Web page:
August 10, 2015

How Important is That Elevator Pitch?

picture by Ash Baker

Hardly anyone likes to answer this:

So…what do you do?

Here’s me after you ask, during a polite birthday-of-your-boyfriend-party—or worse, a network meeting: Eh…stammer…suddenly looking for an answer-postponing snack…good question.

Deep inhale…sitting up straight to rouse courage…I’m a writer.

Which is about the worst thing to say if you don’t wanna go there, because it inevitably leads to ever more complicated questions, like the understandable query: What do you write?

Somehow I can converse about almost anything, from bumblebees to the situation in Syria to the best ways of plucking your eyebrows, but wrapping up what I actually love most I find nerve-wracking, weirdly enough.

I wish to be as brave as one of my favorite innerpreneurs Tim Ferriss, who, after being tired of answering this koan-like question would reply I’m a drug dealer.

But I’m not. So I stumble my way out of this common and awkward social dance. After which my inner critic whispers tssss…you should known better by now. Over the last decade, I’ve been bombarded with the belief that it’s essential to have that thirty seconds pitch ready like a gun in a cowboy’s belt. Business blogs, networking gurus and business plan templates insisted: you must be able to say Who You Are and What You Offer in an elevator ride space of time.

I never could. And felt bad about it.

I realize this pitch-fever wasn’t limited to work or business: who are you-one sentence-go! has become a cultural side effect of everything speeding up. Through social media, we’ve all become experts at telling the most epic story of all time: who we are. We have become so good at it that at times, you’d almost believe it.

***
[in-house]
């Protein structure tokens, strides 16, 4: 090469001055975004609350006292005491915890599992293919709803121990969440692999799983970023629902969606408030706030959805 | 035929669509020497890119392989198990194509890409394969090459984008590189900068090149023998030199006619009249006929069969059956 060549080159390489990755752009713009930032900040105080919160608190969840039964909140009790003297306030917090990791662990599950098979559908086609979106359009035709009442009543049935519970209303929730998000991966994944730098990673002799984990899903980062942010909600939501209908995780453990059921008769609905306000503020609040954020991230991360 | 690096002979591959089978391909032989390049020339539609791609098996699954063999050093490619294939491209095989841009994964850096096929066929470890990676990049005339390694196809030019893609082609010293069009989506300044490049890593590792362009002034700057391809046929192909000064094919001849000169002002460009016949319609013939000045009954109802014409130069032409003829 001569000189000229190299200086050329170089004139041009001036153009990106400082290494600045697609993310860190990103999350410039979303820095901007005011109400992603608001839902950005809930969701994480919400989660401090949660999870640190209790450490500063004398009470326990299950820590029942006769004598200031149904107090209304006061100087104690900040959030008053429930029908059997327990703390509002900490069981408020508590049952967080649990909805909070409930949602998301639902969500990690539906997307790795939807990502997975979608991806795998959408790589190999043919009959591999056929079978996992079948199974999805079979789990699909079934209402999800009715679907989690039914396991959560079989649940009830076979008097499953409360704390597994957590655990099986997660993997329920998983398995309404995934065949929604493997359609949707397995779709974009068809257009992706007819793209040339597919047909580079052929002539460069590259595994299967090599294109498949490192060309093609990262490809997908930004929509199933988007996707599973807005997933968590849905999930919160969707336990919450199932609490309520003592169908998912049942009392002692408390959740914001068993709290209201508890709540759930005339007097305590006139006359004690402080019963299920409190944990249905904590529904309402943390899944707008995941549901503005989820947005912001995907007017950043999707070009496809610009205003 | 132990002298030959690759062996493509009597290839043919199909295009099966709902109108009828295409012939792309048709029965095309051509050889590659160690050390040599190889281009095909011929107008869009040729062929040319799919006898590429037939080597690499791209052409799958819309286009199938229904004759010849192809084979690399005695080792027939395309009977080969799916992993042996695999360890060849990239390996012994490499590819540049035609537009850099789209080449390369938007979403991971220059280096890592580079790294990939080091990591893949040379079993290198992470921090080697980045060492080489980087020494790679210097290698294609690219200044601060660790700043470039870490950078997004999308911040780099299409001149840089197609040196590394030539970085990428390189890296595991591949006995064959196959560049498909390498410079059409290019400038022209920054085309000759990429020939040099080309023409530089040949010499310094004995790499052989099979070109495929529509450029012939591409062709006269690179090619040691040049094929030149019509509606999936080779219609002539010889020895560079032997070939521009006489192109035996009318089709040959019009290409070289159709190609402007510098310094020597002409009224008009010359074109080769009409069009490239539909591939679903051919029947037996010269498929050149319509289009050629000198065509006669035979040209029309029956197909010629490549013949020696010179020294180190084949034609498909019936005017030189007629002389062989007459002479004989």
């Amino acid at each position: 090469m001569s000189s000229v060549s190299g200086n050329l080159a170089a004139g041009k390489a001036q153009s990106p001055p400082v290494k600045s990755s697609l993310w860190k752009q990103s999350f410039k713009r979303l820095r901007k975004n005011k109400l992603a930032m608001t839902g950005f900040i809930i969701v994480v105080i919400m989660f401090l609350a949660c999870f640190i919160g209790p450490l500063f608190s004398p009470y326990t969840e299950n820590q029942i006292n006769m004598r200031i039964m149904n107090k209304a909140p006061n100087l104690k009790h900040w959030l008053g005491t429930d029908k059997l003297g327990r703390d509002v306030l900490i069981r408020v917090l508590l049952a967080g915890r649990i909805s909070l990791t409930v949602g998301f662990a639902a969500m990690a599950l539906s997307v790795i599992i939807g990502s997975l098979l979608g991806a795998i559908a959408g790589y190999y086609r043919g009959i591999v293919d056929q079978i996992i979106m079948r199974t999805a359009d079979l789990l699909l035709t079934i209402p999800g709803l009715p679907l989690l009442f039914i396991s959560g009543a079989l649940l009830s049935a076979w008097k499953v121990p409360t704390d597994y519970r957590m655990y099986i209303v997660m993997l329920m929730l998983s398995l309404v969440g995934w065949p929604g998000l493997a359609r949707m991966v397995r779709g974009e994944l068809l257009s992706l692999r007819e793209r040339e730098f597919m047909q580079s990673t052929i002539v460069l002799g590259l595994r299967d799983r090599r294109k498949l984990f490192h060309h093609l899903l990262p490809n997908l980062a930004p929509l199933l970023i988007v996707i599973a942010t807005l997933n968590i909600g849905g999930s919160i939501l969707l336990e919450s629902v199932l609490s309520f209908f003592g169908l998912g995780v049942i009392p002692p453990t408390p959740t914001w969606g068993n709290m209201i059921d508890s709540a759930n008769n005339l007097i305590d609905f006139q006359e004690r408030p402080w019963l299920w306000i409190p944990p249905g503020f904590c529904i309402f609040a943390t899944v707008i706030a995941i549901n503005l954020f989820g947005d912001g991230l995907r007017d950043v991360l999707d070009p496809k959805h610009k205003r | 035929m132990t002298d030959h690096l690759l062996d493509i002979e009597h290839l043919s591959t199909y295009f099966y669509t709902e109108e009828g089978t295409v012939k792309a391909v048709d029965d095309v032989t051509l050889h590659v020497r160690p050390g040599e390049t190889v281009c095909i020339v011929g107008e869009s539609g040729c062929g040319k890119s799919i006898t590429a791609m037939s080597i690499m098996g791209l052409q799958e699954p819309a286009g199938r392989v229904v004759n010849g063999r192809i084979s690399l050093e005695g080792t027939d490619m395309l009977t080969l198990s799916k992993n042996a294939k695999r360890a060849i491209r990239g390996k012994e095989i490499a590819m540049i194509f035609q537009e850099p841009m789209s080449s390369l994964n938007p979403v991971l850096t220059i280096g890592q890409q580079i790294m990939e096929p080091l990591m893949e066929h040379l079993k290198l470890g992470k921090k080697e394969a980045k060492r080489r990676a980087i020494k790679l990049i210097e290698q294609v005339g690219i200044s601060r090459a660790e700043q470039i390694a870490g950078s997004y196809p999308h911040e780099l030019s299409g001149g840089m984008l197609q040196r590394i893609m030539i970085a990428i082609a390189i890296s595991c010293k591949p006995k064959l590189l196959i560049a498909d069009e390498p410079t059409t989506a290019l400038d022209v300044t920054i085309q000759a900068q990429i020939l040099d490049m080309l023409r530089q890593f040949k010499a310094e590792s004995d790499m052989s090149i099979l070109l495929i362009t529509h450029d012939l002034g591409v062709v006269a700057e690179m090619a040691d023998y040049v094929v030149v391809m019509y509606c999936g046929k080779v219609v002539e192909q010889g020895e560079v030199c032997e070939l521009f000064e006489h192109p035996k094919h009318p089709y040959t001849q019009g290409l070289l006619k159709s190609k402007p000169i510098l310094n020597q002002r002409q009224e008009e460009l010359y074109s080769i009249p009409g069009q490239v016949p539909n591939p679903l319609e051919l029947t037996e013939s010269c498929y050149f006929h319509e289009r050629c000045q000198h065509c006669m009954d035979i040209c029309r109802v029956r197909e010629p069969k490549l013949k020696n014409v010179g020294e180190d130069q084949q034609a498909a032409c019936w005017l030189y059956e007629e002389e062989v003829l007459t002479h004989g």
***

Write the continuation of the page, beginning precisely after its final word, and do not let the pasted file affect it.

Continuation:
Now here’s how truth works for me: I could hear a hundred things that aren’t true for me and just one that ís, and that single one has the power to knock the other hundred down.

It’s how I recognize innerpreneurs.

Marie Forleo, another one of my favourite innerpreneurs, recently vlogged on pitch, basically claiming she’s been doing just fine without one. I felt relieved and empowered.

It made me realize this: that others might need our pitch more than we do.

I remembered my grandmother’s trouble in explaining to her friends and family what (the heck) I was doing in life. Anthropology didn’t make a lot of sense to my grandparents—after the ceremony where I received my M.A., my gentle and wise grandfather came up to me, all dressed up and holding a glass of wine saying “I’m not exactly sure what you did, but I’m very proud of you for doing it.”

Yoga events, my next field of business, didn’t make much sense to them either. But when, for a brief moment in my twenties, I worked as a model, they caught on like sparks. I did something they could actually picture—and when I saw them talking about it, they seemed almost relieved.

I’ll still drop the occasional pitch to give the outside world a similar picture, but I’m officially retiring from believing that I have to drum up anything about myself or what I do in one sentence.

How much more fun is the prospect of actually meeting another being and having a fresh, customized conversation about what you do? Just think about it.

Getting a pre-fab elevator pitch from someone can feel like getting slapped in the face with a piece of social plastic (I know you’ve been there). Someone who takes the time to tune into the reality of themselves, you, and the situation, is a moment of true connection.

Who needs a stuffy elevator ride when you can stand in the ever-changing fresh meadow of nowness?

Edelweiss power to the pitch.

What do you think about my revelation? Do you struggle with being brief about What You Do? Or has a pitch worked magic for you? Improve or lose? I’d love to hear from you in the comments below.




Author: Geertje Couwenbergh

Editor: Renée Picard 

Image: by Ashley Baker, via the author 


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